yellow backed duiker
Cephalophus silvicultor
Status: Near Threatened
Kingdom: Animalia
Phylum: Chordata
Class: Mammalia
Order: Artiodactyla
Family: Bovidae
Genus: Cephalophus
Description: Yellow-backed duikers have a convex body shape, standing taller at the rump than the shoulders. They have very short horns which are cylindrical and ribbed at the base. An orange crest of hair can be found between their horns and the females often grow to be slightly larger than males. It has a large mouth, throat and jaw musculature.

General Information

Yellow-backed duikers get their name from the characteristic patch of yellow hairs on their rump, which stand when the duiker is alarmed or feels threatened. Its body is well suited for the forest and in order to escape predators it can quickly dive into thick bushes to escape. Hence the reason for its name "duiker" which means "to Dive" in Afrikaans.
Shoulder height:
Length: 8.5 to 21 cm
Tail Length:
Weight: 60–80 kg
Age: 10 to 12 yrs in the wild and about 23 yrs in the captivity

Fun Facts !

Ecology and Behaviour

Yellow-backed duikers are active at all times of the day and night. They live mainly solitarily or in couples, rarely in even small herds. Their elusive habits mean that very little is known about their ecology and demography compared to other antelopes. They feed selectively on plants or plant parts such as shoots, roots, leaves, and buds, but their diet is mainly made up of fruits. Yellow-backed duikers are one of the few antelopes that can eat meat. Occasionally, these forest antelopes will kill and eat small animals, such as birds.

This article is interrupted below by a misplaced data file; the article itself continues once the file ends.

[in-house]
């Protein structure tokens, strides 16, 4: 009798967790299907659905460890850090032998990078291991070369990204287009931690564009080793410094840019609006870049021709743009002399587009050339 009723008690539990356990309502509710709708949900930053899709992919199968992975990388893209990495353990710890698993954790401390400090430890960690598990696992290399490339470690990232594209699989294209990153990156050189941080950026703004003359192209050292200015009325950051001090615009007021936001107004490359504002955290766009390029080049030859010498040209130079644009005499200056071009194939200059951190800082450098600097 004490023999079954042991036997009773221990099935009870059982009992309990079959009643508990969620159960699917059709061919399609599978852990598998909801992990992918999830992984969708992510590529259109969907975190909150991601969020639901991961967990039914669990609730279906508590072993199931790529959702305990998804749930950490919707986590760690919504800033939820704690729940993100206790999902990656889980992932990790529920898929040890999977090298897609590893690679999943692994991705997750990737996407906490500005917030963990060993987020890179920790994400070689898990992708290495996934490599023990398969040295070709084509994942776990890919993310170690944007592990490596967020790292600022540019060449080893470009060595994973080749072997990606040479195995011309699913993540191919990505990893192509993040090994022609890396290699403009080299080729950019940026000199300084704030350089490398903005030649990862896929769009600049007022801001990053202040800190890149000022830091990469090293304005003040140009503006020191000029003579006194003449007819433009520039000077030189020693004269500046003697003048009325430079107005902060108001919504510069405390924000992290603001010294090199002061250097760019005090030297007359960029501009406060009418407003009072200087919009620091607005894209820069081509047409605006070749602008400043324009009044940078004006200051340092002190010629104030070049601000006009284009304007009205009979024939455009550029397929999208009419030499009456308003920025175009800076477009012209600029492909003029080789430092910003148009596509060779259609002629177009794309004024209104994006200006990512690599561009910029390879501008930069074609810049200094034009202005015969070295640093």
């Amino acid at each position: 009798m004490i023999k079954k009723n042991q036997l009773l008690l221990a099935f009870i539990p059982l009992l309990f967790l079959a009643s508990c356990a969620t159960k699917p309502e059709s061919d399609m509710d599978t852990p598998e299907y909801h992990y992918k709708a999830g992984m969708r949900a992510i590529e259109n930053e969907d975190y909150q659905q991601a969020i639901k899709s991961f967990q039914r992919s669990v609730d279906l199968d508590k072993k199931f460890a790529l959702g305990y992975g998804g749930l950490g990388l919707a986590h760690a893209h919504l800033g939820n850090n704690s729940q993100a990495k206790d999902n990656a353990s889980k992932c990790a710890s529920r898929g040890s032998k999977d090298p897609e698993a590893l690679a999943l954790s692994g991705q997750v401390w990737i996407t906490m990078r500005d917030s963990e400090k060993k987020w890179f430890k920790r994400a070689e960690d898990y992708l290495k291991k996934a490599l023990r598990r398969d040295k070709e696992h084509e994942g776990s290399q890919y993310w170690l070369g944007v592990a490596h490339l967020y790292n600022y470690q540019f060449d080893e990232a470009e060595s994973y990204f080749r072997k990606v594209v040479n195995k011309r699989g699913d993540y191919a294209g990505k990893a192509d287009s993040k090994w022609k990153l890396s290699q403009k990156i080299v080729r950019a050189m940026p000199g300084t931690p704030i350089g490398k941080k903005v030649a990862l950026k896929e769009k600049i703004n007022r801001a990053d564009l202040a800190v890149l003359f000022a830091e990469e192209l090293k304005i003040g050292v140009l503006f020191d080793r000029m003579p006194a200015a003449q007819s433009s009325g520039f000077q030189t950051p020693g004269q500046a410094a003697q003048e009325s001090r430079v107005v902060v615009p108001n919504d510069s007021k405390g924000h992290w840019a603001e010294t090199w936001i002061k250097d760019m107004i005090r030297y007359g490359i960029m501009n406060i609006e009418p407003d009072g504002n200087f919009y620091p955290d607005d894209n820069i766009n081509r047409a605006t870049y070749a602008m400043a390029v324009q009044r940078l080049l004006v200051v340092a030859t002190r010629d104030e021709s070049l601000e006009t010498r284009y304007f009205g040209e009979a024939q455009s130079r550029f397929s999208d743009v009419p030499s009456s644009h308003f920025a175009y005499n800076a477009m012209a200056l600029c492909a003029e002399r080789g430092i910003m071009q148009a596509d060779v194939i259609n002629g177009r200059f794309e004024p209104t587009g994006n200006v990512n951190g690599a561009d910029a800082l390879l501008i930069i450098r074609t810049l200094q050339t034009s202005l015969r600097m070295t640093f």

Conservation

It is categorized as a "Near threatened" animal on the IUCN Red list.

Distribution and Habitat

Yellow-backed duikers are mainly forest dwelling and live in semi-deciduous forests, rain forests, riparian forests, and montane forests. However, they can be found in open bush, isolated forest islands, and clearings on the savanna as well.

Interaction with humans

Duikers are the most heavily hunted species across forested Africa. The animal's flighty, easy-to-scare nature causes the yellow-backed duiker to freeze up in torchlight which makes them very easy to hunt at night. When the animal is stunned by torchlight, hunters can almost walk right up to it.

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